Facing Wesley, Nash questioned his authority, comparing the gathering to a conventicle, which was banned by Act of Parliament. Wesley answered that he had the authority of Jesus Christ and the Archbishop of Canterbury and that the gathering was not seditious and therefore did not contravene the Act. Nash complained that Wesley was scaring people out of their wits, but then admitted that he had never actually heard Wesley preach and was just relying on "common report". Wesley rejected this argument, stating that he did not judge Nash "by common report... it is not enough to judge by." When Nash asked why people were coming to the meeting at all, an old woman in the crowd asked Wesley to allow her to answer. She then told Nash that, while he took care of his body, she and others were present in order to take care of their souls. Nash left.[9] Wesley wrote that, after his departure, "We immediately began praying for him, and then for all the despisers. As we returned, they hollowed and hissed us along the streets; but when any of them asked, 'Which is he' and I answered, 'I am he,' they were immediately silent."[10]

Beau Nash and Tunbridge Wells[edit]

Beau Nash young (illustration, 1886)

In 1735, Nash appointed himself Master of Ceremonies in Tunbridge Wells and retained control of the entertainments provided for visitors until his death in 1761. Bath, it was said, was his kingdom, and Tunbridge Wells a colony of that kingdom. Nash had been interested in taking control at Tunbridge Wells for some years, but had been excluded by the formidable Bell Causey, who "presided as absolute governess"[citation needed] until her death in 1734. As well as organising entertainments, Nash established strict rules for correct behaviour. In order to ensure that visitors paid subscriptions for services provided, he introduced Sarah Porter, "Queen of the Touters", who eagerly pursued defaulters. Under Nash, Tunbridge Wells attained the height of its fame as a fashionable resort, patronised by royalty, nobility, and the most famous names in the country. There is a pub in Tunbridge Wells named after Nash, whilst The Ragged Trousers exhibits a plaque on the exterior of the building in his honour.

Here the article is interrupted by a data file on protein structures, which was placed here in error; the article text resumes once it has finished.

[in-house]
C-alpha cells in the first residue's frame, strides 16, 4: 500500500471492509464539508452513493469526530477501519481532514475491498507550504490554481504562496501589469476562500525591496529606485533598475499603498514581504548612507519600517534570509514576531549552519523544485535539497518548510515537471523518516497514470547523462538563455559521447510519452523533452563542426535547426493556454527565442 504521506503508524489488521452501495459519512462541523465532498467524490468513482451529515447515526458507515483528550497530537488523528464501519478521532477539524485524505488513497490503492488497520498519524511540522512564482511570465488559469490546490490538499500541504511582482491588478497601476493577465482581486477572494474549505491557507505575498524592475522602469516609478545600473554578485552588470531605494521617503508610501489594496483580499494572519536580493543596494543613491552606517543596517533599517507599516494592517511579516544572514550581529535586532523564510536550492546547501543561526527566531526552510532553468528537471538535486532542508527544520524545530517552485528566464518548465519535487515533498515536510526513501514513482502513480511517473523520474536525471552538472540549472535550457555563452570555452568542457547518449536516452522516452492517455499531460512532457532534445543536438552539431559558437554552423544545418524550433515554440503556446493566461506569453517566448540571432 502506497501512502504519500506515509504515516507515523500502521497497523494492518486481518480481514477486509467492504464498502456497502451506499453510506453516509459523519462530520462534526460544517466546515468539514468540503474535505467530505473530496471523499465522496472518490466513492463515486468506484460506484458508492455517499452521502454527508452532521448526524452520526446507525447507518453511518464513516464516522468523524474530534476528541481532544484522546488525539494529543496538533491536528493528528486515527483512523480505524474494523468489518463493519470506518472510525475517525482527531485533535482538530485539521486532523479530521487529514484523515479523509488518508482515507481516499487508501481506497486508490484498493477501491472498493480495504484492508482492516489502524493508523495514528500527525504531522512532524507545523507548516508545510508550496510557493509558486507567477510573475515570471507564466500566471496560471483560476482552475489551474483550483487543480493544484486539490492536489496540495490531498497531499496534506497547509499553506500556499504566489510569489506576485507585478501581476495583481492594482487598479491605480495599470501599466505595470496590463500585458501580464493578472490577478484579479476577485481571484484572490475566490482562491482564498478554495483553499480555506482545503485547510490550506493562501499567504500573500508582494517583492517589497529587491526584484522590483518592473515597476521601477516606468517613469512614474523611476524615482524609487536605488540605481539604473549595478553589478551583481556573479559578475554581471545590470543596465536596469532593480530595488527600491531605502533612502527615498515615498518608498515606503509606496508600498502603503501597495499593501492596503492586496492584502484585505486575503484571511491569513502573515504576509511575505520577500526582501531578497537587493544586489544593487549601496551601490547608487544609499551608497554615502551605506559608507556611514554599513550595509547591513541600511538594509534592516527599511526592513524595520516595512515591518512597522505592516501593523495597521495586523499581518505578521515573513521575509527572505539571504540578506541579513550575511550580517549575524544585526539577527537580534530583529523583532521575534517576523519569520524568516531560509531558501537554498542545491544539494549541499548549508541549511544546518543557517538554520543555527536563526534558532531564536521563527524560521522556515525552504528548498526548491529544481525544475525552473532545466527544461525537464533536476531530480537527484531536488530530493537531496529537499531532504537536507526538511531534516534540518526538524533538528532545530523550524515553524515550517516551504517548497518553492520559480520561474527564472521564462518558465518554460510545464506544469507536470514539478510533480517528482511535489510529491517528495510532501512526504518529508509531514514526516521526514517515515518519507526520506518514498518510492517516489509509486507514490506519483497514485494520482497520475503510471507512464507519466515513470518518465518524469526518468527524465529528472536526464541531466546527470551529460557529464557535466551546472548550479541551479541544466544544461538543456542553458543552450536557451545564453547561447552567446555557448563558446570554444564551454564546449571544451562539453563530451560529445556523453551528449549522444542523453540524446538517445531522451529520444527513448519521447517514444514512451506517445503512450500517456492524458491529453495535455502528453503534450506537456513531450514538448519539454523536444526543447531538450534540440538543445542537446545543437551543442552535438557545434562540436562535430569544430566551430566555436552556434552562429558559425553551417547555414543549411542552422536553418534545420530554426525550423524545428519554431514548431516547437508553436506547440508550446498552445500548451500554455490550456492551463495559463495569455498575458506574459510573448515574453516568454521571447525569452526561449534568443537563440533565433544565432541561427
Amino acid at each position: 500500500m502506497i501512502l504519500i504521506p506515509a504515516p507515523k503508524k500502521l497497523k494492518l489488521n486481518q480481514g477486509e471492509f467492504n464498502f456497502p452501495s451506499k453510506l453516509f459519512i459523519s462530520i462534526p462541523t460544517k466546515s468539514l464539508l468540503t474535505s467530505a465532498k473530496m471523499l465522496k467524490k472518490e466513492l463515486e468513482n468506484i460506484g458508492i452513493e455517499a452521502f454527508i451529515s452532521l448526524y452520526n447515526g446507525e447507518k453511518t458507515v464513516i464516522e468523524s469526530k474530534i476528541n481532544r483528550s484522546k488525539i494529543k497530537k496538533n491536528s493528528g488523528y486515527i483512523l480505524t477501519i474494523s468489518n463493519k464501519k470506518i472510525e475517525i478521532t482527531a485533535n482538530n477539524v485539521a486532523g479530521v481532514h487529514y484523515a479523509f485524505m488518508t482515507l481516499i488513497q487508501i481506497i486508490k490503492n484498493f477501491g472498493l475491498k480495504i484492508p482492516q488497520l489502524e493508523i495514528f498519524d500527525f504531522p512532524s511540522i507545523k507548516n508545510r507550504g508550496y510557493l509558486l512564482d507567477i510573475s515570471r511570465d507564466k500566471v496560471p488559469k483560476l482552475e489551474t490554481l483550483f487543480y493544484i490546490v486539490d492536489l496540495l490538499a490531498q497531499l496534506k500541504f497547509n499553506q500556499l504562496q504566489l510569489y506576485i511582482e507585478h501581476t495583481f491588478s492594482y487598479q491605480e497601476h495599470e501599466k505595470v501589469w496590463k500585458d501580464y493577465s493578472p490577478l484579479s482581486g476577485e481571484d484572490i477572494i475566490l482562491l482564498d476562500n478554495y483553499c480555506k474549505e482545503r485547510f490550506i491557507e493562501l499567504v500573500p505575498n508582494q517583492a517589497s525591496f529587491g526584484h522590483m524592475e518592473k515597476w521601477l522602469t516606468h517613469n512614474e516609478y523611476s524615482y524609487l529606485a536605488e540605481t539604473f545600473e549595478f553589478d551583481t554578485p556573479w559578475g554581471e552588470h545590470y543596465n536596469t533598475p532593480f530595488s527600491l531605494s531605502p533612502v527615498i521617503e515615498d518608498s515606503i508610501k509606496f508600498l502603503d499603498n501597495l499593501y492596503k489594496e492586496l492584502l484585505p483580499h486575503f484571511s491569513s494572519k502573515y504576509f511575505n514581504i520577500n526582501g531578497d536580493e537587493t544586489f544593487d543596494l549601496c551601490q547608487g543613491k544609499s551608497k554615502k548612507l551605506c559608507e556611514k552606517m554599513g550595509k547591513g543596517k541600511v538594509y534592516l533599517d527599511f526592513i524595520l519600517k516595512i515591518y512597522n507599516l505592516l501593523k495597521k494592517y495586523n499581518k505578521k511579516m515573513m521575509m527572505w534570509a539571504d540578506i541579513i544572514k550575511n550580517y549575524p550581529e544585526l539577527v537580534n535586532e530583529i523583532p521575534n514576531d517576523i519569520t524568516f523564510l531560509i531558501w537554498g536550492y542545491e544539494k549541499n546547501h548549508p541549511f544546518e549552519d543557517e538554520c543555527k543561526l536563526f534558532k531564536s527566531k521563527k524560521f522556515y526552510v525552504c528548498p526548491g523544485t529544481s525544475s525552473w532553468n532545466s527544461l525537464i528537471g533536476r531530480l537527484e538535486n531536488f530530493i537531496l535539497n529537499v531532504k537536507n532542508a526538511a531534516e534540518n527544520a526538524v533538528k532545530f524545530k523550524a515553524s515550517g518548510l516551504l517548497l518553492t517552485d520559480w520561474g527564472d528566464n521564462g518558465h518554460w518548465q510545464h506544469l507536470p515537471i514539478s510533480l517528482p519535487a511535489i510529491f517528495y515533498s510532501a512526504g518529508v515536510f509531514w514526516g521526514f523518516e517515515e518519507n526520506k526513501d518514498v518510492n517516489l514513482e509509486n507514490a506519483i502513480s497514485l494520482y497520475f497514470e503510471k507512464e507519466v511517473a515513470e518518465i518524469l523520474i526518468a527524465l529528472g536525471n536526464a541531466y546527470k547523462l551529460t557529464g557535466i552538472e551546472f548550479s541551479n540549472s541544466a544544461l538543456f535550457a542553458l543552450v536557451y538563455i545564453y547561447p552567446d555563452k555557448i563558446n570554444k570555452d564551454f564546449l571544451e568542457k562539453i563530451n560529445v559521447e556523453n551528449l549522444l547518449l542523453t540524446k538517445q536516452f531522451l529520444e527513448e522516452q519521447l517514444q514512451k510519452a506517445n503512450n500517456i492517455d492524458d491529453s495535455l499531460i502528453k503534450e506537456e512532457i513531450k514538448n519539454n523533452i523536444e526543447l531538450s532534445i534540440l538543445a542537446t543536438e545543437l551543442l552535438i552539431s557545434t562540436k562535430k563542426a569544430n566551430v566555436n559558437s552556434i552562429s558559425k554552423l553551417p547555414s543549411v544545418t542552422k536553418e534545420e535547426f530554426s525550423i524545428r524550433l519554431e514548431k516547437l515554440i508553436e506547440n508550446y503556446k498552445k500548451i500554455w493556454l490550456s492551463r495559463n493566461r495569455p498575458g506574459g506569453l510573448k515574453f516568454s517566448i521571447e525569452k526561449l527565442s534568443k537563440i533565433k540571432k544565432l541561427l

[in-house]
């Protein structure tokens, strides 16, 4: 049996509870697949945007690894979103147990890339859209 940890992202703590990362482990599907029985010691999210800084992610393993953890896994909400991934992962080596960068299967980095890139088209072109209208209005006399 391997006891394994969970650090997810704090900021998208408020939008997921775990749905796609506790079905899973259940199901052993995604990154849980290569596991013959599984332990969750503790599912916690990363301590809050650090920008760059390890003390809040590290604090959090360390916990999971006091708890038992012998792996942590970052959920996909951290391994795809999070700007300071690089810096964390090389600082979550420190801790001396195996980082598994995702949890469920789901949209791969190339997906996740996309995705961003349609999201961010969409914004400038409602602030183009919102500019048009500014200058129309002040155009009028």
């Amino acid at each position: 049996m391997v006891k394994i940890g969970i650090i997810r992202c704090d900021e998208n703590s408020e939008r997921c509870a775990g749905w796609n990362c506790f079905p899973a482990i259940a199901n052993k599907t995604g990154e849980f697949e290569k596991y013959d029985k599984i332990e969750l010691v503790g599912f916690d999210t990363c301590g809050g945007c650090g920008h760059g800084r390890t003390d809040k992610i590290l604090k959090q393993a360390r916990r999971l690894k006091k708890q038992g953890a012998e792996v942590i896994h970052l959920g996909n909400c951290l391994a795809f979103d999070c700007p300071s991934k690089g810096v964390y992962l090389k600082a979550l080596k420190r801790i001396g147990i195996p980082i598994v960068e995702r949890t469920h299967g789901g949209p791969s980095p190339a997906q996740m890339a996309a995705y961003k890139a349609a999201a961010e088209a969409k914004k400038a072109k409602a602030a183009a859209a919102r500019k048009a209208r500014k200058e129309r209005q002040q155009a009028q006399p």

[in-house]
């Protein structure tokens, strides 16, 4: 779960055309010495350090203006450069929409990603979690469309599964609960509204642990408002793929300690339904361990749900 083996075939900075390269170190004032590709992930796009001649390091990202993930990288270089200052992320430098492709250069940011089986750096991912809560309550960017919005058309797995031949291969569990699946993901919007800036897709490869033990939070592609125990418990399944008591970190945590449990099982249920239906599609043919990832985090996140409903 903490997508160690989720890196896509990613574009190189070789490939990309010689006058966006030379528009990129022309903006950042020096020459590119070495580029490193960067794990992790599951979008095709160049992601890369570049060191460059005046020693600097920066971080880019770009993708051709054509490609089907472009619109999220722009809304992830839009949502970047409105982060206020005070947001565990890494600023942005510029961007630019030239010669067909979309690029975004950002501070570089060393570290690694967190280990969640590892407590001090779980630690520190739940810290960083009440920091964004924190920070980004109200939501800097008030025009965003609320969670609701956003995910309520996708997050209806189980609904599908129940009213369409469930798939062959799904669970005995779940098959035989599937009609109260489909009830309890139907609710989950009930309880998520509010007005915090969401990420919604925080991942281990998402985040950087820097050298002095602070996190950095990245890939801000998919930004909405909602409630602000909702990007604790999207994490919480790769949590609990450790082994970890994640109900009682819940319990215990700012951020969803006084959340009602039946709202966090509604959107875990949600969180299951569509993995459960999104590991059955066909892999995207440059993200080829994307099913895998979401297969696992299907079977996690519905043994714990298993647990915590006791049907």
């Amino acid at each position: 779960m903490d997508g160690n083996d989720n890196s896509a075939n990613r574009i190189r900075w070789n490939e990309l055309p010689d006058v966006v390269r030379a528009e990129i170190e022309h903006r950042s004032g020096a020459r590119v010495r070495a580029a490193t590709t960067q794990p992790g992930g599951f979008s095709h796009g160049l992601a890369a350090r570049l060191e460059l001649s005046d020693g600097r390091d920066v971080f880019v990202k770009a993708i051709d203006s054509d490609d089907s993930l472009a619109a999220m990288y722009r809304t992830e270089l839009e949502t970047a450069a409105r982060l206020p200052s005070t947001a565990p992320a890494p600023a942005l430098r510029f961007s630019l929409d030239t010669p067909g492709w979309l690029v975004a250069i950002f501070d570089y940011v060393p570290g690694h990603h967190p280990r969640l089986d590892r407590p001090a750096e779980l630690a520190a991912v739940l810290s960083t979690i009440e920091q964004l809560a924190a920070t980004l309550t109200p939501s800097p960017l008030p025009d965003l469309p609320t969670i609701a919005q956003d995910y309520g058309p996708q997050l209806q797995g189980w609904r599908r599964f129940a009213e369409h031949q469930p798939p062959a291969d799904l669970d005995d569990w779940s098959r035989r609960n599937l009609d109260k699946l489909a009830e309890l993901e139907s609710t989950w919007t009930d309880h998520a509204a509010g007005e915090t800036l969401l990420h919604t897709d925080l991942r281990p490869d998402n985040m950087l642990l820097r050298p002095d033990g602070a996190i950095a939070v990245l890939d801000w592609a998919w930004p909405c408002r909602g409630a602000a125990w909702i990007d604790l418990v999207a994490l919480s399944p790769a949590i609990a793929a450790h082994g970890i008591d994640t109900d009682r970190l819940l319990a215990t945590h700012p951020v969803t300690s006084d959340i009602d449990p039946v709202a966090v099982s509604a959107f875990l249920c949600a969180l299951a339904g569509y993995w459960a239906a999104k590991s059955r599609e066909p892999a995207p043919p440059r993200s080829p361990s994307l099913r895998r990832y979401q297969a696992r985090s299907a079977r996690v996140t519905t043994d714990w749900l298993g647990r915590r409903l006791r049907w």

Later use of name[edit]

A cinema was erected in Westgate Street in Bath in 1920 and named the Beau Nash Picture House in memory of Nash. The building, now Grade II listed, is currently known as the Komedia.[11]

In popular culture[edit]

In 1999, BBC Radio 4 broadcast a six-part comedy series entitled King of Bath, written by Arnold Evans and starring David Bamber as Nash, detailing fictitious adventures and mis-adventures of Nash while in Bath.[12] The series has since been re-broadcast on BBC Radio 7 and BBC Radio 4 Extra.

Nash's life and death are major plot elements in the 2017 detective novel Beau Death by Peter Lovesey.[13] The book includes a fictitious Beau Nash Society consisting of prominent citizens of Bath.

A grandson is portrayed in the comedic historical novel Belle Nash and the Bath Soufflé by William Keeling.[14]


  1. ^ Williams, Idris (1926). "Beau Nash : King of Bath". Welsh Outlook. 13 (8): 213.
  2. ^ "Nash, Richard [known as Beau Nash] (1674–1761), master of ceremonies and social celebrity". Oxford Dictionary of National Biography (online ed.). Oxford University Press. doi:10.1093/ref:odnb/19789. ISBN 978-0-19-861412-8. (Subscription or UK public library membership required.)
  3. ^ Beau Nash- Monarch of Bath and Tunbridge Wells, Willard Connely, Laurie 1955, pp. 1-2
  4. ^ "Beau Nash, the Welsh dandy". 17 October 2011.
  5. ^ mym (31 May 2011), beau, retrieved 1 July 2020
  6. ^ notice of his funeral, Oxford Journal 21 Feb 1761, Burial notice, Bath Abbey parish registers 1761, position of grave from Guide to Bath 1813, and Notes for visitors to Bath Abbey by George Ford, 1982
  7. ^ "Newspaper article announcing the death of Juliana Papjoy, March 1777". Bath in Time, Images of Bath online. Retrieved 27 December 2022.
  8. ^ Black, William (2011), "The Citizen of the World.—Beau Nash", Goldsmith, Cambridge: Cambridge University Press, pp. 50–66, doi:10.1017/cbo9781139083973.007, ISBN 978-1-139-08397-3
  9. ^ Journal of John Wesley at the Christian Classics Ethereal Library website
  10. ^ The Letters of John Wesley, 1739, at the Wesley Center Online
  11. ^ "Old 'Beau Nash' reopens tonight". Bath Chronicle. 12 July 2012. Retrieved 1 February 2016.
  12. ^ "BBC Radio 4 Extra - King of Bath". BBC. Retrieved 30 June 2020.
  13. ^ "Beau Death". Soho Press. Retrieved 30 June 2020.
  14. ^ Broadsheet Books (2022)

External links and sources[edit]